In an age when energy and time are some of our most sought after commodities, the cargo bicycle rears its head and asks to be counted as a positive tool for change. Arguably the most energy efficient machine ever created, the bicycle burns half the amount of food energy as walking to cover the same amount of distance, in a fraction of the time.
Designed and developed in Europe in 1818 by German Baron Karl Drais von Sauerbronn, his early depiction of the bicycle, the “Laufmaschine” or “Running Machine” made entirely from wood was propelled by a running action in a seated position, a rather vigorous and arduous exercise at best. The modern bicycle as we know it however, has come a long way since then through the advancement of science and technology
With all it’s bells and whistles, carbon fibre frames and puncture resistant kevlar coated tyres, a time machine in comparison to Karl Drais’ 1818 Laufmachine, the modern bicycle serves as a streamlined, human powered, carbon neutral mode of transport friendly to the environment, the budget & the community at large. Reducing carbon emissions, increasing health and vitality, alleviating urban congestion and noise pollution, the bike ticks all the boxes the car never could.
In rural Namibia where distances are vast and the likes of fuel and money are scarce, the cargo bicycle is making an appearance as a life saving mode of transport for doctors, nurses and now modified to carry injured people, serving as an ambulance to transport the sick an elderly to nearby hospitals, a distance previously too vast to cover before local NGO’s got involved.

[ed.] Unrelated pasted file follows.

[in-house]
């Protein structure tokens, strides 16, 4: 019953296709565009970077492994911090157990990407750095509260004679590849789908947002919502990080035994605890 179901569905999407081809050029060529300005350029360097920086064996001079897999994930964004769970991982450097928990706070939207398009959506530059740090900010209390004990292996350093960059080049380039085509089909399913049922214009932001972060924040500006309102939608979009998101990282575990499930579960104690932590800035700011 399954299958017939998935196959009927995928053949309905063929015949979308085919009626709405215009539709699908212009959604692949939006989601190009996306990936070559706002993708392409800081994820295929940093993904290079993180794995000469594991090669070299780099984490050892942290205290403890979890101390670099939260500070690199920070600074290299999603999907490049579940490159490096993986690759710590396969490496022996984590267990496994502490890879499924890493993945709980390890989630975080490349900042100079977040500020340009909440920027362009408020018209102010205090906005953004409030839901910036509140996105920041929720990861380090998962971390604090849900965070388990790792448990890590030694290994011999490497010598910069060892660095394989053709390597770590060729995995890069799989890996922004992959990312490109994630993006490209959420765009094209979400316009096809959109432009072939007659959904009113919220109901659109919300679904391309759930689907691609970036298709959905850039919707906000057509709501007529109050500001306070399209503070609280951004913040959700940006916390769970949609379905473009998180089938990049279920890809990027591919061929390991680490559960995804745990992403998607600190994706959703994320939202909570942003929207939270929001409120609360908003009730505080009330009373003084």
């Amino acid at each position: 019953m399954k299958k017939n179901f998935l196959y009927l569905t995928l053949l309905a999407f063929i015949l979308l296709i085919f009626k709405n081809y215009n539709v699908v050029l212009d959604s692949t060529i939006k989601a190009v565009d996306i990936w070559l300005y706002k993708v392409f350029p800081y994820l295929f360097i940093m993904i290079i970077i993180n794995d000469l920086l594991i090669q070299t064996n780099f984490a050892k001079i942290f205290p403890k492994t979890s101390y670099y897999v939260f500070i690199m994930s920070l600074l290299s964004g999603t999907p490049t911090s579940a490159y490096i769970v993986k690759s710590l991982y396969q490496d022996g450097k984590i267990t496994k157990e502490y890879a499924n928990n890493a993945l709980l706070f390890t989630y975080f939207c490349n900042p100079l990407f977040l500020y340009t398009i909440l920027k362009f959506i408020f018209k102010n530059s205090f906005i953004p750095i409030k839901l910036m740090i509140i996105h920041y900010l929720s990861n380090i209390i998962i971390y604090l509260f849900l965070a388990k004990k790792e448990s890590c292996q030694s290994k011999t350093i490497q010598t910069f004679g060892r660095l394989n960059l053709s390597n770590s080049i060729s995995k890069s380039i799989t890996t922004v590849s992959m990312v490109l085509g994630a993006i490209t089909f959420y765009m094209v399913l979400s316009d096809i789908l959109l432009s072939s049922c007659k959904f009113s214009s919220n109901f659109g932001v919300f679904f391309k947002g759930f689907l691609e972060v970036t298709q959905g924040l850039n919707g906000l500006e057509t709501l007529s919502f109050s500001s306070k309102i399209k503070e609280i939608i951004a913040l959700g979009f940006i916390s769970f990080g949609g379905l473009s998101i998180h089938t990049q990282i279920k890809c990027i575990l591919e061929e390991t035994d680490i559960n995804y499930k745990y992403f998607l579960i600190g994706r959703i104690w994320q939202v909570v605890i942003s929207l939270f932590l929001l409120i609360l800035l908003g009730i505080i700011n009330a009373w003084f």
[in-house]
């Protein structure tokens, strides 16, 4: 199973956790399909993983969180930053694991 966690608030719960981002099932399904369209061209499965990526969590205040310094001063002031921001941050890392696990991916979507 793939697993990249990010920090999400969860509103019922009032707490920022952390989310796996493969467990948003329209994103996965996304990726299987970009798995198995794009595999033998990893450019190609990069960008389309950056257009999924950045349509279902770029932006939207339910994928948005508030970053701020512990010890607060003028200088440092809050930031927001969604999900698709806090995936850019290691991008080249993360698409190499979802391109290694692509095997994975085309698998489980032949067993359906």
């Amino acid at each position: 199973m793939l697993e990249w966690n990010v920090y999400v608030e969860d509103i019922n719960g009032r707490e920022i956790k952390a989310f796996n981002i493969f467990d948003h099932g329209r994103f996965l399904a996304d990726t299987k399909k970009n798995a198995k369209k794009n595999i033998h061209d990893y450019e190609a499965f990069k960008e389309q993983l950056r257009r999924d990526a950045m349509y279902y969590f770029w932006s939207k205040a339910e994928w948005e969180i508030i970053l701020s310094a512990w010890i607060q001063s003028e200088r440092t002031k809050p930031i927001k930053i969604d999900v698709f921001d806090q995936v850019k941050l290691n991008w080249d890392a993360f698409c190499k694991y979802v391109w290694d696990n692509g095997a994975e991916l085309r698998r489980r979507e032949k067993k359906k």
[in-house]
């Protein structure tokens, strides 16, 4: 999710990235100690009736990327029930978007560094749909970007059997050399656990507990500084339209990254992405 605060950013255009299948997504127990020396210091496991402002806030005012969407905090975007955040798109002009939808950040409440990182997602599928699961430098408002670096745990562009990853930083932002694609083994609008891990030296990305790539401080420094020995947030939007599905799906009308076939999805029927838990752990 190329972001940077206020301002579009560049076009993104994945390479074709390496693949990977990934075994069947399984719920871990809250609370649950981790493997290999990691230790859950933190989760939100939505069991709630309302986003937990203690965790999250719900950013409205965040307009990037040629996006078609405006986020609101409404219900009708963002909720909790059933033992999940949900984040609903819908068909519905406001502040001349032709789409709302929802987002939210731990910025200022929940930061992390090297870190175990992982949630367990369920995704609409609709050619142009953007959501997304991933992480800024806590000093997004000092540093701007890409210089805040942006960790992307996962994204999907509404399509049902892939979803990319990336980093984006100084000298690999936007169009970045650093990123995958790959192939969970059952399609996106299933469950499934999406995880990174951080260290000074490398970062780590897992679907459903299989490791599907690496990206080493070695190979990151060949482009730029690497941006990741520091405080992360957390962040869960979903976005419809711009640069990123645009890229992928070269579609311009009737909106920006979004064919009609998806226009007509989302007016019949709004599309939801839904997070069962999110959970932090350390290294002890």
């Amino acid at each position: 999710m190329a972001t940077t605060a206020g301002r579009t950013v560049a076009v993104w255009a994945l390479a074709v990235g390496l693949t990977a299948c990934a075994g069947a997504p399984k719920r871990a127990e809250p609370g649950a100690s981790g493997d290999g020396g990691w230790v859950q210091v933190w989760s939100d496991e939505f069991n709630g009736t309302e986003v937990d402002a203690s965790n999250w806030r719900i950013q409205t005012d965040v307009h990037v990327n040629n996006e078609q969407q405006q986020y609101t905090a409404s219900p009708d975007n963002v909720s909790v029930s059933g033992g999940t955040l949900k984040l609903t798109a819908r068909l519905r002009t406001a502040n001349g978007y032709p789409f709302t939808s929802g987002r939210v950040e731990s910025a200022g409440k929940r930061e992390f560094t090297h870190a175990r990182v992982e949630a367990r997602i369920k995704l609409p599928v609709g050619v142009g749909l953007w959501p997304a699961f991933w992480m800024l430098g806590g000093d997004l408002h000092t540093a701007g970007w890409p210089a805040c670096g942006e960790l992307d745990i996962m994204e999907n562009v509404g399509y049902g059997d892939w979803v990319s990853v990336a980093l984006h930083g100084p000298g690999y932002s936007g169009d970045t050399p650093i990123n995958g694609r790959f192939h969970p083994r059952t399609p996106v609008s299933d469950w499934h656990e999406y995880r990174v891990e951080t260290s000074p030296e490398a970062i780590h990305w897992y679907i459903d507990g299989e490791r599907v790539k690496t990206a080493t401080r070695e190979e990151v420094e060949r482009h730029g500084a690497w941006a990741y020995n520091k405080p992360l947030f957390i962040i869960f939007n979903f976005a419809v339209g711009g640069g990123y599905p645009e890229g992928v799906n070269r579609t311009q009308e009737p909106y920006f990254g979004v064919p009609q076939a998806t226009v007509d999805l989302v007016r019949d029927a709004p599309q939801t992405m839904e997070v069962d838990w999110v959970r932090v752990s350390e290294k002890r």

The likes of Amsterdam and Copenhagen have been two major advocates for the bicycle and its use in urban areas having benefited immensely from ”bicycle culture” over the years, creating an inner city space alive with bells and baskets, cycle lanes and cafe culture. The bicycle lends itself to a healthier, non-motorised environment that promotes a more interactive community.
With the benefits of beautiful weather and scenery, is it not time South Africans re-evaluated the bicycle and the myriad of fantastic opportunities for Eco tourism, the creation of commerce and the alleviation of congestion & pollution that ”bicycle culture” will offer our cities.
In defence of current changes to some parts of the city, hats off to Milnerton Council in Cape Town, South Africa for the development and construction of a new fully functional 2 lane cycle path from Blouberg to the CBD, one of only a handful, but already home to young families on the weekends and the odd business man in the week making the most of Spring and a safe route of passage along the Atlantic coastline for cyclists to the city.
Asking the question, that given the facilities and opportunity, will South Africans embrace change and a shift in the way we view the bicycle? Through initiatives like this we help to foster “bicycle culture” and sew the seed of non-motorised transport being viewed as a practical and viable option for urban commuters and approaching the cargo bicycle as a possible green contender to the car.